• During the 18th and 19th centuries, Northleach enjoyed a resurgence in its fortunes with the arrival of the coaching age serving the coaches between Gloucester and London.  By 1756 The Frogmill provided an important coach stop for services that allowed passengers to travel to London in under two days. Here passengers who had come by post-chaise from Cheltenham joined the London coach. 

  • Railways arrived in the late 19th century with Andoversford becoming a significant livestock market for the area and boasting a decent hotel (this was demolished in 1991 despite efforts to keep the hotel and its associated employment opportunities).

  • An agricultural depression followed in the 1880s with rents falling sharply, rural populations declining and much land being taken out of circulation.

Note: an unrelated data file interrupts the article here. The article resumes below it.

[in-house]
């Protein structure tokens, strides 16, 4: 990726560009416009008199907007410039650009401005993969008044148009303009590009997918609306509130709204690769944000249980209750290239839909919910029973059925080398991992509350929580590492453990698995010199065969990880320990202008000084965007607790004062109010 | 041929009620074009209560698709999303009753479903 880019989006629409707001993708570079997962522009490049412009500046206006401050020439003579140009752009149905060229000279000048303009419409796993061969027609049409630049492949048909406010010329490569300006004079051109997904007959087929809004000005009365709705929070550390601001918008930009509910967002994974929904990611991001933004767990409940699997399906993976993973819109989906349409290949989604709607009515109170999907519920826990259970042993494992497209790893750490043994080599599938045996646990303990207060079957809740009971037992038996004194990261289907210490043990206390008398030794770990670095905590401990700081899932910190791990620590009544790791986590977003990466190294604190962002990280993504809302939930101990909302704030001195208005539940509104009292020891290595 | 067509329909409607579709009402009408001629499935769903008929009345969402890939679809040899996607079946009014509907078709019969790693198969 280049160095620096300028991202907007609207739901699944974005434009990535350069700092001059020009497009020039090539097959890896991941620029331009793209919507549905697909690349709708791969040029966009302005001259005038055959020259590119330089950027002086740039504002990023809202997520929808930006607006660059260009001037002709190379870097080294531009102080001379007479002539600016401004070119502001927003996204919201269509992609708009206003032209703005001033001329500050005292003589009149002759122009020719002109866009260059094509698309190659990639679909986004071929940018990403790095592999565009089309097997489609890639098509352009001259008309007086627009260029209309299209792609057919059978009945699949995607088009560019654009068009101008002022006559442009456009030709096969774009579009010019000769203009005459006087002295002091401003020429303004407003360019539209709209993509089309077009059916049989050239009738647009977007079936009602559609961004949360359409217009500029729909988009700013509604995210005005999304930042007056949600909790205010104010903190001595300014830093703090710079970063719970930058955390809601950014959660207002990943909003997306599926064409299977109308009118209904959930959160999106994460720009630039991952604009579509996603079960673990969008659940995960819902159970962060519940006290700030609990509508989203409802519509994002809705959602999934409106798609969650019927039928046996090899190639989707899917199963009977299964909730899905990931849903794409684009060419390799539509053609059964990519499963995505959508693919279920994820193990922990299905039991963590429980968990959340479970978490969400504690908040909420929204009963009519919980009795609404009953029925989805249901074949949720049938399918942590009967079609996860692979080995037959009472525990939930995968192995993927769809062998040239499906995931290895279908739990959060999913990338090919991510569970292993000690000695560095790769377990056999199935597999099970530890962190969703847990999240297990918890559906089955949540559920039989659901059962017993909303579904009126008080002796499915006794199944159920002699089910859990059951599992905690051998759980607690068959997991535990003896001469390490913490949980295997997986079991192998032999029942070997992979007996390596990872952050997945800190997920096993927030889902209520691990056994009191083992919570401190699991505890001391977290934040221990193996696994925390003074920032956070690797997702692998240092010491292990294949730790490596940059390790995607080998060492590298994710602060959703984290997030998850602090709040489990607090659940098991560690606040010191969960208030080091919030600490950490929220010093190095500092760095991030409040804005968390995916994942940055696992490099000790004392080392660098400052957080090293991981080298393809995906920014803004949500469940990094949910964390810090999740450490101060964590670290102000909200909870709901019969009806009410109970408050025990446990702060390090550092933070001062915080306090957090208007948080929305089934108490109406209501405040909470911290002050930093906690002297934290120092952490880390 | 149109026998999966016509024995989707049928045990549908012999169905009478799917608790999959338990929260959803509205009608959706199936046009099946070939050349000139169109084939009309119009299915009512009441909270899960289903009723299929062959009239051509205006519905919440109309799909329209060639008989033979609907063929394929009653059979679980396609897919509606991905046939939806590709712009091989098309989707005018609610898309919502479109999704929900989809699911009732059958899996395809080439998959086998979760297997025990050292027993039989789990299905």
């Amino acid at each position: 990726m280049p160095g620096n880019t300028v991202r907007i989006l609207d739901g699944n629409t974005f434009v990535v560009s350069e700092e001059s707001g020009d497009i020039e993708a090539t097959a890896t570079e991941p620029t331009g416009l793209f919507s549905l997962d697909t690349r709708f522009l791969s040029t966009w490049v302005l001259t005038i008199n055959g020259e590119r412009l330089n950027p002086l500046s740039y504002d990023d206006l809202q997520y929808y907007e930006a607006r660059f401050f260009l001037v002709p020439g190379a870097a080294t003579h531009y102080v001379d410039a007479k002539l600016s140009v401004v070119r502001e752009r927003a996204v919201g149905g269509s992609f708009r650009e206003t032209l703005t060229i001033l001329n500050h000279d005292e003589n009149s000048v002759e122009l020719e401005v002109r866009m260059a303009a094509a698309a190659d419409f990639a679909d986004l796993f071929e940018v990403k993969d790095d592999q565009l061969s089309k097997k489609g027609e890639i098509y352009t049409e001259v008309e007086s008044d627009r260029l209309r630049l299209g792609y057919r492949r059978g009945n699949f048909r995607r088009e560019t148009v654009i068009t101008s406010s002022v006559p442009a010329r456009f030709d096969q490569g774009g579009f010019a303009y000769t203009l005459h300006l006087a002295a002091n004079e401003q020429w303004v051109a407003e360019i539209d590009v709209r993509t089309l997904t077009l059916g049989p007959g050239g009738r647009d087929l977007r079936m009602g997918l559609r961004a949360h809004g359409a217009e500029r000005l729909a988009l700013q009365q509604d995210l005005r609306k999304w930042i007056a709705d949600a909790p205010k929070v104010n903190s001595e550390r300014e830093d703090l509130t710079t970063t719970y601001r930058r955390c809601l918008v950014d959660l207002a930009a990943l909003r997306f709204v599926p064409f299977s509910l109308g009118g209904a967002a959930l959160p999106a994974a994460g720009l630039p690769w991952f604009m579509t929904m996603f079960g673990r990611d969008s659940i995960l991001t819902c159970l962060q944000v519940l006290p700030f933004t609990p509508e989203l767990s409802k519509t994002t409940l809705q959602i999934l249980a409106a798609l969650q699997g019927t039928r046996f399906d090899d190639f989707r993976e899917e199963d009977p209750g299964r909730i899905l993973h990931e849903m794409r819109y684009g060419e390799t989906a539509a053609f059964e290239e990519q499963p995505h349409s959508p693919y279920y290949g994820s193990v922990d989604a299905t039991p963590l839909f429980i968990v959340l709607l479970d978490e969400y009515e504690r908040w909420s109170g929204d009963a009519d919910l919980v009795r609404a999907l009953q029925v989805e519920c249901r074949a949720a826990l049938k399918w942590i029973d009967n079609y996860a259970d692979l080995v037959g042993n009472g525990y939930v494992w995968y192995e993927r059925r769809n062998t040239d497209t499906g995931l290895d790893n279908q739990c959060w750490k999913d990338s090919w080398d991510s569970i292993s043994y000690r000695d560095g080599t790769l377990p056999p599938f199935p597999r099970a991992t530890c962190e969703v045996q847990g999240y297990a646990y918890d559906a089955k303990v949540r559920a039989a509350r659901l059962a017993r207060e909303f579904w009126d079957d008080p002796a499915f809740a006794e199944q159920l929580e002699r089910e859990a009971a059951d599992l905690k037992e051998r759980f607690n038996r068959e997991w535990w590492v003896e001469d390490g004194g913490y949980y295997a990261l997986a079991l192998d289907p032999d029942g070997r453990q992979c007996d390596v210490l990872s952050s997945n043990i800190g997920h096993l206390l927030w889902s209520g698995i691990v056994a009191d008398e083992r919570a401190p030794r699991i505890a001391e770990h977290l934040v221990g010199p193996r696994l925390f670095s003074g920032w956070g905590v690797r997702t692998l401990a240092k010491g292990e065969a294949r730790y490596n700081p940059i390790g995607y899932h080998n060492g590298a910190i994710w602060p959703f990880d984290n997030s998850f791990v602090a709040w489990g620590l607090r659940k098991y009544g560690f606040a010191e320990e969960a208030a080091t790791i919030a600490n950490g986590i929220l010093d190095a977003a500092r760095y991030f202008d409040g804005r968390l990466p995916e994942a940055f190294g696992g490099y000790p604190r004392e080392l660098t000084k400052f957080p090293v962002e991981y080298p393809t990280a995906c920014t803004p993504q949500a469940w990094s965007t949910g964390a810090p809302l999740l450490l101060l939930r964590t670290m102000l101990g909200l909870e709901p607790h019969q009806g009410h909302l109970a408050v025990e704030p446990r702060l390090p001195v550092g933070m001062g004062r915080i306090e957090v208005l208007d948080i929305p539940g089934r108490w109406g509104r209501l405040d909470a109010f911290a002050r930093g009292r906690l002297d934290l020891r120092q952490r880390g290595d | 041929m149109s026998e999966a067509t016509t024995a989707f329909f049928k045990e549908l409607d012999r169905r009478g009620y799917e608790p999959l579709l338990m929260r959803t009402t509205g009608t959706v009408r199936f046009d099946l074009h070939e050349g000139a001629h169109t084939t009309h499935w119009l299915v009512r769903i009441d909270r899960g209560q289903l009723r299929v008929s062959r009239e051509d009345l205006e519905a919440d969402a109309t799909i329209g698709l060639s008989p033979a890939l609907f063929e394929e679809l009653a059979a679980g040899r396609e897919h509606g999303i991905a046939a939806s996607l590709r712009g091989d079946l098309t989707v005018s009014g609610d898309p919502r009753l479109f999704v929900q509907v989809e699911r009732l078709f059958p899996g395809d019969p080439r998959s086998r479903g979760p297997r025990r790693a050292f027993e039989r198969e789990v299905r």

• Fieldsports became the employment mainstay of the area with gamekeepers occupying the more remote cottages and the local inns catering for their hunting guests and their mounts.

  • The rise of the country estate in the early 20th century saw the arrival of new owners appearing such as; W.A Rixon (Turkdean), R. Gunther (Withington) and E. Fieldhouse (Shipton Solers) - see the photo below, Mr Fieldhouse is shown in the centre of the picture at the re-consecration of St Mary's church in 1930.



  • From the late 1960's onwards, the improvement of the supply of water and electricity services and the building of domestic dwellings characterised the changing face of the village. The picture below shows the construction of The Hive in progress in the latter part of the last century.